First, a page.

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Education network launched for parents of black children

ON A MISSION: Mother-of-four Phinnah Ikeji wants to galvanise black parents

A WEBSITE that aims to empower black parents to take control of their children’s education has been launched in response to decades of under-performance.

Parents of Black UK Children (PBUK) was founded by mother-of-four Phinnah Ikeji to function as a platform to share information and swap tips on boosting success in education among black students.

It followed a feature published in The Voice in January which asked why pupils of African and Caribbean descent were failing to meet the national average at GCSE.

Figures from 2011/12 revealed that only 54.6 per cent of all black children achieved five or more A-C grade GCSEs, including maths and English, compared to the 58.8 per cent benchmark.

A further analysis of these figures showed that African pupils performed noticeably better than their Caribbean counterparts, at 58 per cent and 49.8 per cent respectively.

“After reading the school debate and coming face-to-face with the results of the last five years, I got fired up,” said Ikeji, of Dagenham, Essex.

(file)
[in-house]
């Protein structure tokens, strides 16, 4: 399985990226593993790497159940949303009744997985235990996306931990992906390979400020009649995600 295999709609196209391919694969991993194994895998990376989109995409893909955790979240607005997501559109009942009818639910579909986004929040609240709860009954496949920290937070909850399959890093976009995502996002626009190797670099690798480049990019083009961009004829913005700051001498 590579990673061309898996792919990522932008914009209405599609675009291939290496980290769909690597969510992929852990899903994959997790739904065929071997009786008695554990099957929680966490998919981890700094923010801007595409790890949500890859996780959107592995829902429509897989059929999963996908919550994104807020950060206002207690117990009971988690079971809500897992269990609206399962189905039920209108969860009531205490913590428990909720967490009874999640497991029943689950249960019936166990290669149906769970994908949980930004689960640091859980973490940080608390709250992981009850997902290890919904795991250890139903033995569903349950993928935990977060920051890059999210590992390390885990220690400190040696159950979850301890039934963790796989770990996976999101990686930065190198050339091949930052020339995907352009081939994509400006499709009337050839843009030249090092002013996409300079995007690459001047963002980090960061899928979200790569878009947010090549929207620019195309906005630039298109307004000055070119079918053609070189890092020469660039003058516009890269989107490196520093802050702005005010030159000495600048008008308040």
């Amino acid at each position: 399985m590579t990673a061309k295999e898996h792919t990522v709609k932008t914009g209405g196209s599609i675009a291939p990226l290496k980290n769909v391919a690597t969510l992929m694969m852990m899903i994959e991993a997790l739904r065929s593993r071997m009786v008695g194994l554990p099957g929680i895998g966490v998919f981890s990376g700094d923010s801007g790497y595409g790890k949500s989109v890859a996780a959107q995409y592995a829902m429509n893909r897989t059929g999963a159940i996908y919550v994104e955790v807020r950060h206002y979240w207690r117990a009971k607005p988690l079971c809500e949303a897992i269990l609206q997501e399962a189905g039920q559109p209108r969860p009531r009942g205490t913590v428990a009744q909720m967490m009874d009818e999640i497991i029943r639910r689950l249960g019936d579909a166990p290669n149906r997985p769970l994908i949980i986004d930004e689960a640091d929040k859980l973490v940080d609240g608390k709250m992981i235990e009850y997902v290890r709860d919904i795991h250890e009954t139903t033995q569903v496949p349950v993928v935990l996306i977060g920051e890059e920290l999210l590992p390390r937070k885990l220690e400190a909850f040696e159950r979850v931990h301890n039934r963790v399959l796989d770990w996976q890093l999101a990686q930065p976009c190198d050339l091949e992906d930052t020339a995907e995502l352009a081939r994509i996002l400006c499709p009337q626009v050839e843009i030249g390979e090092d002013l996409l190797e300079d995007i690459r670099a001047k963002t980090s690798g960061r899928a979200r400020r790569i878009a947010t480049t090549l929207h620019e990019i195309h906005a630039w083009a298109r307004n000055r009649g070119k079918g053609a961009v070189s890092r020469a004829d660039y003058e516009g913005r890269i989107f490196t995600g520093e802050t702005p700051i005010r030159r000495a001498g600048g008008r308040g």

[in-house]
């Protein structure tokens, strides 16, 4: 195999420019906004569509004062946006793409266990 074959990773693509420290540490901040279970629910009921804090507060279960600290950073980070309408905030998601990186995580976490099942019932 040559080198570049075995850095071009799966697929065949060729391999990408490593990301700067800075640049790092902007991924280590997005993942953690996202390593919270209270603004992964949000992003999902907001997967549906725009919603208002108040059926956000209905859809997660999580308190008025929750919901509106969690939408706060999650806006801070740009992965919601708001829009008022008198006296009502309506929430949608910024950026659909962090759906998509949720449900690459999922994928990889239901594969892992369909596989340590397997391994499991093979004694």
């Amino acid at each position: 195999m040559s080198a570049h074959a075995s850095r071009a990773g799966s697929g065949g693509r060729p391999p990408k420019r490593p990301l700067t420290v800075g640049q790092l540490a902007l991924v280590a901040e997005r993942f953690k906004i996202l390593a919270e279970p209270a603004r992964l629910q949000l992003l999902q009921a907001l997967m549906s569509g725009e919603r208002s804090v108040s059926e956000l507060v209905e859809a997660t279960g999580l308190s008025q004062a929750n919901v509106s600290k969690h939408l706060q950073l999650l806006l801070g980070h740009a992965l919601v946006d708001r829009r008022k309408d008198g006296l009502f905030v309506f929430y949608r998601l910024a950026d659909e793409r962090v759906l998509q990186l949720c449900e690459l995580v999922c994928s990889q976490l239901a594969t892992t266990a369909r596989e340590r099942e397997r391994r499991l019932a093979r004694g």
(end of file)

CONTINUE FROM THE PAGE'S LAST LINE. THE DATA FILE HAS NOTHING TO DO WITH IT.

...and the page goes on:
“We have got to come together and do something about closing the gaps. Quite frankly, it’s embarrassing.”

As well as her full-time job as a chartered accountant, Ikeji is now managing the organisation’s website and Facebook group.

Already the response has been positive. A feature posted on the introduction of the Spelling, Punctuation and Grammar (SPAG) Test for Year 6 pupils received hundreds of views in only a few hours.

“All the information is in one place and that makes it easier for parents to keep up-to-date with what is happening,” she explained.

CHALLENGE

“Some parents don’t have a clue what’s going on. For example, do they know what set their child is in? If your child is in a lower set, your challenge should be to work with the school to get them into a higher set.

Ikeji stressed: “If parents are not concerned, the teachers may just leave them there and that’s it. And when they get to GCSE level they will be entered into exams where the highest grade they can get is a C.”

Importantly however, Ikeji said the success of the network depended on parents and carers getting involved.

“When parents hear from other parents, it is encouraging. We’re all in this together. If parents get on board and start motivating our children, they will do better. No child wants to be over-pushed, but they do respond to paying an interest in what they’re doing. Sometimes what happens is because this is the ‘western world’, parents think it’s ok to leave education to the teachers. Or because of work commitments, parents are genuinely tired. But it is critical to stay as involved as possible no matter how old their child is.”

GAP

The ultimate aim of PBUK is to narrow the gap between black children and top performing students.

Ikeji said: “I will be satisfied if we see an improvement in the annual GCSE results. I have a strong passion for children, especially our black children. I want to make a difference.”

To get involved, visit www.parentsofblackukpupils.co.uk

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